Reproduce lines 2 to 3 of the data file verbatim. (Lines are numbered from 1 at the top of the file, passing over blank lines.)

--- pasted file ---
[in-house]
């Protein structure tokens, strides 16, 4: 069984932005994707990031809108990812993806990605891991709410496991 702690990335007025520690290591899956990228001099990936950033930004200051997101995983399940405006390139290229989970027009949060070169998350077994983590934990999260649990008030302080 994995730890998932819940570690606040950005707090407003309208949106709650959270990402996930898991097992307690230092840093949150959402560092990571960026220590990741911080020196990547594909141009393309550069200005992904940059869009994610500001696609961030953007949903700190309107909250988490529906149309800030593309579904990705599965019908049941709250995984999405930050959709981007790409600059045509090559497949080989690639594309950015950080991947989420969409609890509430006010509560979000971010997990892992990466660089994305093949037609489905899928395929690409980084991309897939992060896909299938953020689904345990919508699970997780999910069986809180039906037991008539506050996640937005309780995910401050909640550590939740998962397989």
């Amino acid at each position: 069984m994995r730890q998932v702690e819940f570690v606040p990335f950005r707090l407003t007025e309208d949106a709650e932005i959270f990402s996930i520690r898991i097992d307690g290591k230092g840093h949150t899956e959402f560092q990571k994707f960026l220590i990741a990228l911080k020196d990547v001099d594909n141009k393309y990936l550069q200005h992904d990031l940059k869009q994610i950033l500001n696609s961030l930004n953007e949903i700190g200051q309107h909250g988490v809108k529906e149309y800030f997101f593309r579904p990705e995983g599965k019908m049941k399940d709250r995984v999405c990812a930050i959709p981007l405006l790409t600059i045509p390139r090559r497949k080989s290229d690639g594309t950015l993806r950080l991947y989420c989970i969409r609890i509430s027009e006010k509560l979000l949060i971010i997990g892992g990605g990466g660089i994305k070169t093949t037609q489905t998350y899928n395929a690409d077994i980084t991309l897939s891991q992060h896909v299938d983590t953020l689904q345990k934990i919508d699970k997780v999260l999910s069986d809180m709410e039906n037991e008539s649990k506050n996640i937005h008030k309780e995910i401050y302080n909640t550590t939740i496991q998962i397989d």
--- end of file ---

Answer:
């Protein structure tokens, strides 16, 4: 069984932005994707990031809108990812993806990605891991709410496991 702690990335007025520690290591899956990228001099990936950033930004200051997101995983399940405006390139290229989970027009949060070169998350077994983590934990999260649990008030302080 994995730890998932819940570690606040950005707090407003309208949106709650959270990402996930898991097992307690230092840093949150959402560092990571960026220590990741911080020196990547594909141009393309550069200005992904940059869009994610500001696609961030953007949903700190309107909250988490529906149309800030593309579904990705599965019908049941709250995984999405930050959709981007790409600059045509090559497949080989690639594309950015950080991947989420969409609890509430006010509560979000971010997990892992990466660089994305093949037609489905899928395929690409980084991309897939992060896909299938953020689904345990919508699970997780999910069986809180039906037991008539506050996640937005309780995910401050909640550590939740998962397989």
């Amino acid at each position: 069984m994995r730890q998932v702690e819940f570690v606040p990335f950005r707090l407003t007025e309208d949106a709650e932005i959270f990402s996930i520690r898991i097992d307690g290591k230092g840093h949150t899956e959402f560092q990571k994707f960026l220590i990741a990228l911080k020196d990547v001099d594909n141009k393309y990936l550069q200005h992904d990031l940059k869009q994610i950033l500001n696609s961030l930004n953007e949903i700190g200051q309107h909250g988490v809108k529906e149309y800030f997101f593309r579904p990705e995983g599965k019908m049941k399940d709250r995984v999405c990812a930050i959709p981007l405006l790409t600059i045509p390139r090559r497949k080989s290229d690639g594309t950015l993806r950080l991947y989420c989970i969409r609890i509430s027009e006010k509560l979000l949060i971010i997990g892992g990605g990466g660089i994305k070169t093949t037609q489905t998350y899928n395929a690409d077994i980084t991309l897939s891991q992060h896909v299938d983590t953020l689904q345990k934990i919508d699970k997780v999260l999910s069986d809180m709410e039906n037991e008539s649990k506050n996640i937005h008030k309780e995910i401050y302080n909640t550590t939740i496991q998962i397989d």